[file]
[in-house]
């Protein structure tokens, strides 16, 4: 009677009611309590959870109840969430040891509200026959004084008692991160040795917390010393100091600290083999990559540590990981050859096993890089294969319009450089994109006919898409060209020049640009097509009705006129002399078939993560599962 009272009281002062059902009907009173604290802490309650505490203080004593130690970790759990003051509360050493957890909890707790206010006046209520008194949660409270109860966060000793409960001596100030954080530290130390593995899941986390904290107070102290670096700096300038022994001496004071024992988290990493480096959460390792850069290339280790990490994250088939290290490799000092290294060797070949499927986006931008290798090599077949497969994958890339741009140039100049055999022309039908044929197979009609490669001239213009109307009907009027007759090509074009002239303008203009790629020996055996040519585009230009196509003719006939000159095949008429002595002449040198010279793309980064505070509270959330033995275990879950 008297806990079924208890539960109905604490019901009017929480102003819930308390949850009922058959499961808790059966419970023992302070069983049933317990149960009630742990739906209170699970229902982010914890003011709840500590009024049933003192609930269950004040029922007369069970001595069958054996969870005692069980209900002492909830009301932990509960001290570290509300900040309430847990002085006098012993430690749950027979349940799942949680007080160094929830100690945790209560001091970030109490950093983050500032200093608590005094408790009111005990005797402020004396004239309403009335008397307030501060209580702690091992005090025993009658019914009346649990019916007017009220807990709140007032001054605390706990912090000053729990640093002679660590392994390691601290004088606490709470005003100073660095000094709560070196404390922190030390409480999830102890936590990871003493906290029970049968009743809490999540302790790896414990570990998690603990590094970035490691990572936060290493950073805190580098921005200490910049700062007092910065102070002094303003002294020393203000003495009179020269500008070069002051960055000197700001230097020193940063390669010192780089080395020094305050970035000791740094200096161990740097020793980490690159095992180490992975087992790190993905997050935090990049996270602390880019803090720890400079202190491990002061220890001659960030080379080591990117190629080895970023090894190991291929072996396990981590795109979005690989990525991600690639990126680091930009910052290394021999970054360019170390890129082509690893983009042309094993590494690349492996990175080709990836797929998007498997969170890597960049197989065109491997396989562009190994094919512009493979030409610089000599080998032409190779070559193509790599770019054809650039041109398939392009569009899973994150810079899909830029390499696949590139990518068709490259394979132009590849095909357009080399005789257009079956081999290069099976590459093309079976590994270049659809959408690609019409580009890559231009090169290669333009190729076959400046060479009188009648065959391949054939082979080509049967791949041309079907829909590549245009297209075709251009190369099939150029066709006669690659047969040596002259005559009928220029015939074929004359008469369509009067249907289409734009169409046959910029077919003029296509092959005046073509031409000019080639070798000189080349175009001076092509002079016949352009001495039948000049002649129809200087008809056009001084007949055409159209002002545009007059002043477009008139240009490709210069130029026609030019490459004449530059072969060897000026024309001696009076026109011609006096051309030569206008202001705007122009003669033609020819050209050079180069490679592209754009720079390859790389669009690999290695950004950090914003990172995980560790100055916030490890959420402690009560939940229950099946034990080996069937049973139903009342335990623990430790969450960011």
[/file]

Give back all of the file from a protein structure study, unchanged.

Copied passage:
[in-house]
């Protein structure tokens, strides 16, 4: 009677009611309590959870109840969430040891509200026959004084008692991160040795917390010393100091600290083999990559540590990981050859096993890089294969319009450089994109006919898409060209020049640009097509009705006129002399078939993560599962 009272009281002062059902009907009173604290802490309650505490203080004593130690970790759990003051509360050493957890909890707790206010006046209520008194949660409270109860966060000793409960001596100030954080530290130390593995899941986390904290107070102290670096700096300038022994001496004071024992988290990493480096959460390792850069290339280790990490994250088939290290490799000092290294060797070949499927986006931008290798090599077949497969994958890339741009140039100049055999022309039908044929197979009609490669001239213009109307009907009027007759090509074009002239303008203009790629020996055996040519585009230009196509003719006939000159095949008429002595002449040198010279793309980064505070509270959330033995275990879950 008297806990079924208890539960109905604490019901009017929480102003819930308390949850009922058959499961808790059966419970023992302070069983049933317990149960009630742990739906209170699970229902982010914890003011709840500590009024049933003192609930269950004040029922007369069970001595069958054996969870005692069980209900002492909830009301932990509960001290570290509300900040309430847990002085006098012993430690749950027979349940799942949680007080160094929830100690945790209560001091970030109490950093983050500032200093608590005094408790009111005990005797402020004396004239309403009335008397307030501060209580702690091992005090025993009658019914009346649990019916007017009220807990709140007032001054605390706990912090000053729990640093002679660590392994390691601290004088606490709470005003100073660095000094709560070196404390922190030390409480999830102890936590990871003493906290029970049968009743809490999540302790790896414990570990998690603990590094970035490691990572936060290493950073805190580098921005200490910049700062007092910065102070002094303003002294020393203000003495009179020269500008070069002051960055000197700001230097020193940063390669010192780089080395020094305050970035000791740094200096161990740097020793980490690159095992180490992975087992790190993905997050935090990049996270602390880019803090720890400079202190491990002061220890001659960030080379080591990117190629080895970023090894190991291929072996396990981590795109979005690989990525991600690639990126680091930009910052290394021999970054360019170390890129082509690893983009042309094993590494690349492996990175080709990836797929998007498997969170890597960049197989065109491997396989562009190994094919512009493979030409610089000599080998032409190779070559193509790599770019054809650039041109398939392009569009899973994150810079899909830029390499696949590139990518068709490259394979132009590849095909357009080399005789257009079956081999290069099976590459093309079976590994270049659809959408690609019409580009890559231009090169290669333009190729076959400046060479009188009648065959391949054939082979080509049967791949041309079907829909590549245009297209075709251009190369099939150029066709006669690659047969040596002259005559009928220029015939074929004359008469369509009067249907289409734009169409046959910029077919003029296509092959005046073509031409000019080639070798000189080349175009001076092509002079016949352009001495039948000049002649129809200087008809056009001084007949055409159209002002545009007059002043477009008139240009490709210069130029026609030019490459004449530059072969060897000026024309001696009076026109011609006096051309030569206008202001705007122009003669033609020819050209050079180069490679592209754009720079390859790389669009690999290695950004950090914003990172995980560790100055916030490890959420402690009560939940229950099946034990080996069937049973139903009342335990623990430790969450960011």